NCAA Eligibility Center Releases Updates for the 2021-22 Academic Year

The NCAA Eligibility Center has announced that there will be no standardized test obligation to meet NCAA initial-eligibility requirements for students who enroll full time during the 2021-22 academic year while playing Division I or II sports.

Previously, the requirements students needed to meet in order to be able to practice, compete, and receive financial aid were:

  • Graduate from high school.
  • Complete a minimum of 16 core courses for Division I or II.
  • Earn a minimum required grade-point average in core courses.
  • Earn a qualifying test score on either the ACT or SAT.
  • Request final amateurism certification from the NCAA Eligibility Center.

Athletes who enrolled August 1, 2016 and later also had to meet these requirements:

  • Earn at least a 2.3 grade-point average in core courses.
  • Meet an increased sliding-scale standard (for example, an SAT score of 820 requires a 2.5 high school core course GPA)
  • Successfully complete 10 of the 16 total required core courses before the start of their seventh semester in high school. Seven of the 10 courses must be successfully completed in English, math and science.

Felicia Martin, Vice President of the Eligibility Center, states that the NCAA made this decision while thinking about the health and well-being of incoming students. She says that the NCAA is confident these changes “will help ensure students have a fair opportunity to meet the initial-eligibility standard.” 

With this new flexibility, student-athletes enrolling in a Division I school will be academically eligible to compete by earning a 2.3 GPA in 16 NCAA-approved core courses. 10 of these courses must be completed by their seventh semester in high school. 

In Division II schools, students will be academically eligible by receiving a GPA of 2.2 in 16 NCAA-approved core courses.

The same standards apply to international students. 

These new measures are to be called automatic waivers, meaning students who meet the academic criteria are able to receive an athletic scholarship, practice, and compete in their first year. 

Opinions about test scores vary widely from school to school. In mid-July, around 23% of Division I schools adopted test-optional policies for at least one year. 19% have permanent test-optional policies, while 37% state they will still require test scores. The last 21% have unclear policies.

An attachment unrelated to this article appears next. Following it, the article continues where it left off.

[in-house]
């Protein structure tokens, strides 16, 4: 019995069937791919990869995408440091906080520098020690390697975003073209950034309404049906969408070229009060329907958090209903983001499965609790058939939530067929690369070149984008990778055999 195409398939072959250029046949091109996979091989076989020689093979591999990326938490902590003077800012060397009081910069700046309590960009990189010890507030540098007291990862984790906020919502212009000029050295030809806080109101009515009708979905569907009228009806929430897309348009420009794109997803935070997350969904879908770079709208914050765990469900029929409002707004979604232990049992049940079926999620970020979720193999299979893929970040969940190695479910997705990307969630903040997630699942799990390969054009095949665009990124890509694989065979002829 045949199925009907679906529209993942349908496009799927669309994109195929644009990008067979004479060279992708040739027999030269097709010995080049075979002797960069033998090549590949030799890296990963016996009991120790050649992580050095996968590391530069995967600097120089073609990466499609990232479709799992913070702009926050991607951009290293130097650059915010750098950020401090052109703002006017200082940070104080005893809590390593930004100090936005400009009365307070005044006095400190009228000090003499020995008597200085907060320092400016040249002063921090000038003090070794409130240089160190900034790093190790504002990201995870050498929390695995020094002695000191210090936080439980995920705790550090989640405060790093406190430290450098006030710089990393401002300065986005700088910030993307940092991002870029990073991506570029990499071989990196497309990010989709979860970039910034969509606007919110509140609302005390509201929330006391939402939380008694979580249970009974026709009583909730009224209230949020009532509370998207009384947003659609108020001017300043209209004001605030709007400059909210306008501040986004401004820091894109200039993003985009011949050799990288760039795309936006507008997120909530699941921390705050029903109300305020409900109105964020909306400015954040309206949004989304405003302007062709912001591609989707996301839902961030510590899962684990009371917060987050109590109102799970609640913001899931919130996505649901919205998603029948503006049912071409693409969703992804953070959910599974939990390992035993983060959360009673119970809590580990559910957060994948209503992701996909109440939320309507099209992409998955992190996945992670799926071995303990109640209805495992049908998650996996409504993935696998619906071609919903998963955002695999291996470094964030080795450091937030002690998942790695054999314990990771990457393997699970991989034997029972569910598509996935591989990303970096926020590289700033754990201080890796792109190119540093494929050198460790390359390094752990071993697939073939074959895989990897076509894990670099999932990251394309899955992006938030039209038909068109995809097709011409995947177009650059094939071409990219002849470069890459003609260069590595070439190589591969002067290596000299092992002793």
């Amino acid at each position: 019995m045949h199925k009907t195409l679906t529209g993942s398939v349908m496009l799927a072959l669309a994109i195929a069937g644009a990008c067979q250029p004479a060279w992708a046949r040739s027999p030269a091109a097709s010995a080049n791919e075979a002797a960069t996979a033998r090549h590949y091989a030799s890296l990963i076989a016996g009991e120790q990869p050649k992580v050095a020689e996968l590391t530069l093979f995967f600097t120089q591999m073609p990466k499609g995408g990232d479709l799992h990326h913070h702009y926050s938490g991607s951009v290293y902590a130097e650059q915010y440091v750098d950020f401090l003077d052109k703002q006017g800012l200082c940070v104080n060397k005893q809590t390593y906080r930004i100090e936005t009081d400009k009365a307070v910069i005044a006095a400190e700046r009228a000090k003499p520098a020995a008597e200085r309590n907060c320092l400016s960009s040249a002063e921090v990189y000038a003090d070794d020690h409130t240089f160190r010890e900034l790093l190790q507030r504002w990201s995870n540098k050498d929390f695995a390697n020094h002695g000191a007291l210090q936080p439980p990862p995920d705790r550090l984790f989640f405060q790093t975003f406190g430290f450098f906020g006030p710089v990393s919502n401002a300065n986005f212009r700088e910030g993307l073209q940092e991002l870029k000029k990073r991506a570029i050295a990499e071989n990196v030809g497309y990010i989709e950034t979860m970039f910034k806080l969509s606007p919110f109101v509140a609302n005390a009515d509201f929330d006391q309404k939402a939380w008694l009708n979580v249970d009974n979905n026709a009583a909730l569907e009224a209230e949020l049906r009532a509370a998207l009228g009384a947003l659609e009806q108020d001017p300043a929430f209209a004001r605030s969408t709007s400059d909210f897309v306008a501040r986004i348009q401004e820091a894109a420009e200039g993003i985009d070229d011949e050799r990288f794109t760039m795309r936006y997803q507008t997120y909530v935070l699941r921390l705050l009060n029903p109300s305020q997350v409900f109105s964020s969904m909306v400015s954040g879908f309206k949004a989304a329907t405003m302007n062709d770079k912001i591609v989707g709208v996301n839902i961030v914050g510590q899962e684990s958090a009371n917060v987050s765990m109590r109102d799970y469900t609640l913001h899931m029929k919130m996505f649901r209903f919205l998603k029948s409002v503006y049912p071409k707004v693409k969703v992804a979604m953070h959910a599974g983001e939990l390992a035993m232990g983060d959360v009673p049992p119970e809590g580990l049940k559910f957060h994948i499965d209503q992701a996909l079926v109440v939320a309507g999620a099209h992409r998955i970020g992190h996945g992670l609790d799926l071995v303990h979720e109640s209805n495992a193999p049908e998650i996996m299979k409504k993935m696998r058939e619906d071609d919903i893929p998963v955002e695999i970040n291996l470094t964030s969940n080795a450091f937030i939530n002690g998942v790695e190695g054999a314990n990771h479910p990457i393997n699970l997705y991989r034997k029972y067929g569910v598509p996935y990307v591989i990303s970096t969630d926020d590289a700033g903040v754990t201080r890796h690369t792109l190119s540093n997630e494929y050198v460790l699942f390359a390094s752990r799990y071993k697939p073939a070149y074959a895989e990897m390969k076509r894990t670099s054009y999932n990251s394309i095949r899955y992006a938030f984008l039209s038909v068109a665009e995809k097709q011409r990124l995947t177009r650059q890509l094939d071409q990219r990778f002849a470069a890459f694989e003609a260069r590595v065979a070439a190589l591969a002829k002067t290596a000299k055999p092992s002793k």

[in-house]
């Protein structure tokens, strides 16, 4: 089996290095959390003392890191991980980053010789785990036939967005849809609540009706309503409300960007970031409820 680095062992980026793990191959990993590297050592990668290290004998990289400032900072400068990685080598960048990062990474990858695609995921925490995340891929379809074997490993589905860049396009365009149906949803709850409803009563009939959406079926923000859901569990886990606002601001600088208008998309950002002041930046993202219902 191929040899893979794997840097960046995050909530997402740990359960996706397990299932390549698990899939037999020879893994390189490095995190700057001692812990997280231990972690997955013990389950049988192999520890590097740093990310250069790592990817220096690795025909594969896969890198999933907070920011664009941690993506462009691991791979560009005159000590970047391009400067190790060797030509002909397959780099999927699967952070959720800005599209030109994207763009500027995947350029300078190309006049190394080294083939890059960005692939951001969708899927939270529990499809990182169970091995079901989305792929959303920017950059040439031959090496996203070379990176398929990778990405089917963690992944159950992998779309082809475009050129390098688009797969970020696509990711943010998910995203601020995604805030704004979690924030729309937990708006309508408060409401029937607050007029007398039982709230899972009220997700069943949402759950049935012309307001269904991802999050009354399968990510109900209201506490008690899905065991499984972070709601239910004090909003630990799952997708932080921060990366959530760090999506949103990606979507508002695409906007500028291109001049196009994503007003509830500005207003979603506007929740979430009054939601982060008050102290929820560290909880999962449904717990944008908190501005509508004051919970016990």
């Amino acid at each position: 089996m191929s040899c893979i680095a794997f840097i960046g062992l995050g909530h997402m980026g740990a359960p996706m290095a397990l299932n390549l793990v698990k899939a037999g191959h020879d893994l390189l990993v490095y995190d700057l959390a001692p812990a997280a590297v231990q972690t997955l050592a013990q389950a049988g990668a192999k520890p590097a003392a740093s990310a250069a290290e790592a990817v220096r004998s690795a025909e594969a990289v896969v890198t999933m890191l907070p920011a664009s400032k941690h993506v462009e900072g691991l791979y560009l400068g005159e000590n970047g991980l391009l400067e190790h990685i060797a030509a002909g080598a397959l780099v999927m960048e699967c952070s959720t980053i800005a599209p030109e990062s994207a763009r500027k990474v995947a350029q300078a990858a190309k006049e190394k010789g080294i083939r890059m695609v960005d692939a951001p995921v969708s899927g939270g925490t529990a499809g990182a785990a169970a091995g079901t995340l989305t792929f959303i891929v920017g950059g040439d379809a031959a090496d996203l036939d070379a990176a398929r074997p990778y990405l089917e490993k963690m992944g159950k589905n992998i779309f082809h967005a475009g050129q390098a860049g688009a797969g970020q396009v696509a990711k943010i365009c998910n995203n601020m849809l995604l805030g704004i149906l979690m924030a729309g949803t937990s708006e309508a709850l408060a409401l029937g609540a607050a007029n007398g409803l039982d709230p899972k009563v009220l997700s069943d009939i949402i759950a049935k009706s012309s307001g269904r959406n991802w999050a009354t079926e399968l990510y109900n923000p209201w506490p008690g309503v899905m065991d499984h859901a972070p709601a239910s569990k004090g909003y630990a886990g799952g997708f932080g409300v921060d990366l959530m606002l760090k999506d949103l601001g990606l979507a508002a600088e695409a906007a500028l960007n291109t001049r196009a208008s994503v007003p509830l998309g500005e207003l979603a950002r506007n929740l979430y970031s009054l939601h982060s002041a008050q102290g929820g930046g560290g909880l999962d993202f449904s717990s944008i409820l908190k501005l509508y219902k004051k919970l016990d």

The Division I Committee on Academics and the Division II Academic Requirements Committee plan to discuss having test scores a part of NCAA initial-eligibility standards over this next year. 

Felicia Martin commented that “The standardized test conversation isn’t a new point of discussion for our membership. Throughout the years, the requirement for initial eligibility has been examined quite frequently and discussed with our NCAA membership.” Martin states that the NCAA decision will be made in the best interest for incoming student-athletes.

The membership committees also extended the spring/summer 2020 approach to pass/fail grades throughout the upcoming academic year.

Courses completed with a “pass” grade will be implemented by the Eligibility Center toward the core-course requirement. Assigning a value of 2.3 to a student’s passed courses will be determined by whether it would increase or decrease their overall GPA. 

Additionally, incoming student-athletes of Division I schools will be allowed no more than 6 core courses completed after starting their seventh semester in high school and before full-time enrollment. The units that are completed before full-time enrollment will be utilized in the Division I academic-redshirt certification.

More information can be found here: on.ncaa.com/EC_COVID.

These changes come as part of a broader national conversation about standardized tests and how effective they are at identifying the highest achievers. Studies have found that socioeconomic status, stereotypes, and cultural biases have created differences in the way the tests are viewed and/or scored that doesn’t always accurately reflect the quality of a candidate.

 

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Anonymous
3 months ago

Thank you for relaying this information. I would also add that it’s becoming more challenging to find standardized tests still being offered. Some parts of the country offered July tests, but most have been canceled since March, and we were just notified that our August date was canceled as well 🙁

Anonymous
Reply to  Anonymous
3 months ago

Our area has a very high population. If standard tests are required, parents will have fist fights to get their kids in to testing. It would be so ugly.